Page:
The security of modern electronic devices relies on secret keys stored on secure hardware modules as the root-of-trust (RoT). Extracting those keys would break the security of the entire system. As shown before, sophisticated side-channel analysis (SCA) attacks, using chip failure analysis (FA) techniques, can extract data from on-chip memory cells. However, since the chip’s layout is unknown to the adversary in practice, secret key localization and reverse engineering are onerous tasks. Consequently, hardware vendors commonly believe that the ever-growing physical complexity of the integrated circuit (IC) designs can be a natural barrier against potential adversaries. In this work, we present a novel approach that can extract the secret key without any knowledge of the IC’s layout, and independent from the employed memory technology as key storage. We automate the – traditionally very labor intensive – reverse engineering and data extraction process. To that end, we demonstrate that black-box measurements captured using laser-assisted SCA techniques from a training device with known key can be used to profile the device for a later key prediction on other victim devices with unknown keys. To showcase the potential of our approach, we target keys on three different hardware platforms, which are utilized as RoT in different products.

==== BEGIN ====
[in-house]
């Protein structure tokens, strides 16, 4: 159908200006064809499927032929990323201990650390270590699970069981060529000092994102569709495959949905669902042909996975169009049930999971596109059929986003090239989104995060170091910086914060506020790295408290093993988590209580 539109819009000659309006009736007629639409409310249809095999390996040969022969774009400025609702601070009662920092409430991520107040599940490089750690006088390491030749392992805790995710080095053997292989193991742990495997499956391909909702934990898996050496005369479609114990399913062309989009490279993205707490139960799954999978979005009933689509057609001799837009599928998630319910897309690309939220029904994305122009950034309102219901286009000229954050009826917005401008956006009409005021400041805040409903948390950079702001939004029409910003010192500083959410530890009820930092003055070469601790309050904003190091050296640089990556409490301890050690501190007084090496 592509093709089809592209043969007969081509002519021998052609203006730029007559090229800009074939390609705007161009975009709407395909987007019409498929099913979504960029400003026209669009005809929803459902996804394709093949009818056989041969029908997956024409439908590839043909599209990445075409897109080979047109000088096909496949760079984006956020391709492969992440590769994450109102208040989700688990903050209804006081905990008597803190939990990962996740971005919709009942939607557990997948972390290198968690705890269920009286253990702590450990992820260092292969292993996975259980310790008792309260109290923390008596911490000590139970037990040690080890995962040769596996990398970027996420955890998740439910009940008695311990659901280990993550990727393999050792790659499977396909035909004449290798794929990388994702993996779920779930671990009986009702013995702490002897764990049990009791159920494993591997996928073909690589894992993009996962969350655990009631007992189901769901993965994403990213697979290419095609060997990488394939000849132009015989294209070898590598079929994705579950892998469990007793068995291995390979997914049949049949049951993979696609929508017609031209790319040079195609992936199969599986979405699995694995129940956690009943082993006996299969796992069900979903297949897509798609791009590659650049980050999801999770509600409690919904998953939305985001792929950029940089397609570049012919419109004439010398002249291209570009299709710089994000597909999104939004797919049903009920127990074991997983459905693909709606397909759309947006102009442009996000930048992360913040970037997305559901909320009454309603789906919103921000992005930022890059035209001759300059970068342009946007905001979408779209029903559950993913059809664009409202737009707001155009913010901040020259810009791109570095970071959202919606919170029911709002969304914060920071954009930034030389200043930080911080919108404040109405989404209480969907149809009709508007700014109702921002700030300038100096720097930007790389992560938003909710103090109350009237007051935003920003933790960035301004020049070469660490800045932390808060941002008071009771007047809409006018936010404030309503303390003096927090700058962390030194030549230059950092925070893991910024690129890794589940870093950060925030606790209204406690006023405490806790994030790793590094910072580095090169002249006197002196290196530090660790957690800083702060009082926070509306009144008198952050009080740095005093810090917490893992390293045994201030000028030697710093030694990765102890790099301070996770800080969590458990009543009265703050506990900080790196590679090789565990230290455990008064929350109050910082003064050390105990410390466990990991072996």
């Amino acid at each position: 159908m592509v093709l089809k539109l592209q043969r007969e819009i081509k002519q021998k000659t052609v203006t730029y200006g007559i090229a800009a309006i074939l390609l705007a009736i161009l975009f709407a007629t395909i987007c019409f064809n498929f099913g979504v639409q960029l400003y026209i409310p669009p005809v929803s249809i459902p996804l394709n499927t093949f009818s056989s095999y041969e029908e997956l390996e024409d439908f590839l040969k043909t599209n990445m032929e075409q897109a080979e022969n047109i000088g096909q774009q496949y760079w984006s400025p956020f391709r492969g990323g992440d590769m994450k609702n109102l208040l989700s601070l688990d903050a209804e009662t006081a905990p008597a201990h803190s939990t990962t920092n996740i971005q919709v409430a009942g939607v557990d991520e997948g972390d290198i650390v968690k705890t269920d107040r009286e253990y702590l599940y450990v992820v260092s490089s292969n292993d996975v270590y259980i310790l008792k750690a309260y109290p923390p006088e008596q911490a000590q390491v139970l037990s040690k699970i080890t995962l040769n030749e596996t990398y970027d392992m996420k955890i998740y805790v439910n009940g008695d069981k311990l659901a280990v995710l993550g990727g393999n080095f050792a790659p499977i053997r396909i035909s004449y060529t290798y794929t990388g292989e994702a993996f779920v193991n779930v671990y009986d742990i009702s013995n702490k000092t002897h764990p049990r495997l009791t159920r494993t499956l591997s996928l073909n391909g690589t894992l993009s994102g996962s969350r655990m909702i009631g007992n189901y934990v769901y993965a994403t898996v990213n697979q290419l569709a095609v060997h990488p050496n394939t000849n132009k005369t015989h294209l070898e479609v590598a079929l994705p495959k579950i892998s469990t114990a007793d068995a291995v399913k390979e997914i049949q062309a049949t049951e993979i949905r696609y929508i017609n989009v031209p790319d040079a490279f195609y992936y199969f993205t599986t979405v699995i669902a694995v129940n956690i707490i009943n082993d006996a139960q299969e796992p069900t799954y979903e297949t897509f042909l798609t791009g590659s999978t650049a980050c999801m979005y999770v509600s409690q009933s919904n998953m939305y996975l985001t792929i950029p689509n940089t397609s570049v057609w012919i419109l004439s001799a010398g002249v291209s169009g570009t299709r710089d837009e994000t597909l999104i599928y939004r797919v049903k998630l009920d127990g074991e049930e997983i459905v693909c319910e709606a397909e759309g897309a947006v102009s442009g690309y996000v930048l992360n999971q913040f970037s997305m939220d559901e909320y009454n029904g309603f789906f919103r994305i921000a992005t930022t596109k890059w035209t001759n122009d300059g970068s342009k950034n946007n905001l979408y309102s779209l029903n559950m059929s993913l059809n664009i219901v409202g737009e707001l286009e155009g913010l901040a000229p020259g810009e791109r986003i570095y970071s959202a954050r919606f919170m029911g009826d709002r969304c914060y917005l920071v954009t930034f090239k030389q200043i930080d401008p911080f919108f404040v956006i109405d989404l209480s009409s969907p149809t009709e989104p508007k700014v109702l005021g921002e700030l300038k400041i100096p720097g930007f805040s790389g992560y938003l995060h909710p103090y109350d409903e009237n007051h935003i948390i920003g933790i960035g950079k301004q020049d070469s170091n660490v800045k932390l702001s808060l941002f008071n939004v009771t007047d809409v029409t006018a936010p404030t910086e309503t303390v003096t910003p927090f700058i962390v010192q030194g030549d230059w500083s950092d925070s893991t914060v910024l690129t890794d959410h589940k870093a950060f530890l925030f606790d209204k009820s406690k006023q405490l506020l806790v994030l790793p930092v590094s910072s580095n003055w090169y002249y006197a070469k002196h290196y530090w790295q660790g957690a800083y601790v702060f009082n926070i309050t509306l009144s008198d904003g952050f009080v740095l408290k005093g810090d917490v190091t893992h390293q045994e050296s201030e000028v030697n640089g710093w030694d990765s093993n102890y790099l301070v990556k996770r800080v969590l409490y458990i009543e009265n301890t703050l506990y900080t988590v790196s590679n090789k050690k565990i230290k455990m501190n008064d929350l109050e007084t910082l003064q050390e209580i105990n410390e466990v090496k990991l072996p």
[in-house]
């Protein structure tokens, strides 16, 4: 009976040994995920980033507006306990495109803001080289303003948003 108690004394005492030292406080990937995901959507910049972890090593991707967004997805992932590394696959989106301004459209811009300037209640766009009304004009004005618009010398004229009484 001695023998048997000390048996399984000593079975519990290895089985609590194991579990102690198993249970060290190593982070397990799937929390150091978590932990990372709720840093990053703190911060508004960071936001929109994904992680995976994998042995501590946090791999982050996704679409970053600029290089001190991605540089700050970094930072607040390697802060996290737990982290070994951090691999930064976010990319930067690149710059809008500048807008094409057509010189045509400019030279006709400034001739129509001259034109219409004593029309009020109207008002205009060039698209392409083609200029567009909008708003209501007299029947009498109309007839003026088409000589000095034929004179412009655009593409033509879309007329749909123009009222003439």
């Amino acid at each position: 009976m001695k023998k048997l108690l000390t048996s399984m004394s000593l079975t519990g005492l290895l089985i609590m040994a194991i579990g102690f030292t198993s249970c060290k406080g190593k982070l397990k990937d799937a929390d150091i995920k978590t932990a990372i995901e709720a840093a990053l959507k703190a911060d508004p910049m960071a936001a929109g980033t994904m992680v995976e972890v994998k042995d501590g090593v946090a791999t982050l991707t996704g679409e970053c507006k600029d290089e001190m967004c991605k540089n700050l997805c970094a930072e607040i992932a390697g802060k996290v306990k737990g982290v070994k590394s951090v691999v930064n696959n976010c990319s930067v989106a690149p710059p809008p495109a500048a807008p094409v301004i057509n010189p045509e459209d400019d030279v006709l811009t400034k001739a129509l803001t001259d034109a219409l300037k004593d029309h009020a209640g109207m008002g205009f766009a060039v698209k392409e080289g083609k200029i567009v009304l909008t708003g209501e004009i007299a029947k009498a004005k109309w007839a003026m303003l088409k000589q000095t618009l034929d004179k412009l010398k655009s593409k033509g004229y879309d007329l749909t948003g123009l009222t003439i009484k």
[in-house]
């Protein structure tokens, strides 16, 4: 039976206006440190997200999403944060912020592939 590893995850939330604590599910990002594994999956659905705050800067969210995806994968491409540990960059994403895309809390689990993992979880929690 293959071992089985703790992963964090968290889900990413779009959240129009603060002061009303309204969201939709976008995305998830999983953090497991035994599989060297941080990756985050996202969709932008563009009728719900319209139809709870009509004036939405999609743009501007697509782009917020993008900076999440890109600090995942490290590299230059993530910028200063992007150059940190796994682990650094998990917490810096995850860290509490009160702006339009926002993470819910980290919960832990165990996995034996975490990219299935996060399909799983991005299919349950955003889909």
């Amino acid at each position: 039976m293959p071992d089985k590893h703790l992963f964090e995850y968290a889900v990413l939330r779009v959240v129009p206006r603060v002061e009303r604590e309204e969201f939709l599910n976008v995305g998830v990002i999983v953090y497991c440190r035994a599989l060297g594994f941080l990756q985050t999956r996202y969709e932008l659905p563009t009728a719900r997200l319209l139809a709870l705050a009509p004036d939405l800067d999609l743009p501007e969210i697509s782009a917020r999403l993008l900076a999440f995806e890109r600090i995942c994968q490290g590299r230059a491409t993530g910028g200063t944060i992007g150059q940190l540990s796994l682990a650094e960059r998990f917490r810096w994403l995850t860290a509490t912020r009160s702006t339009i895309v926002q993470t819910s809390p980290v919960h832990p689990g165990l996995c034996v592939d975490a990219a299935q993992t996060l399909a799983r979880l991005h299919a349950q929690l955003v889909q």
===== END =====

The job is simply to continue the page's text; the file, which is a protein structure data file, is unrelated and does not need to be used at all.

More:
The reason I found this article was I got curious about how much it really costs these days to attempt to extract secrets from nonvolatile memory. The numbers are surprisingly low for the chips where this technique would work.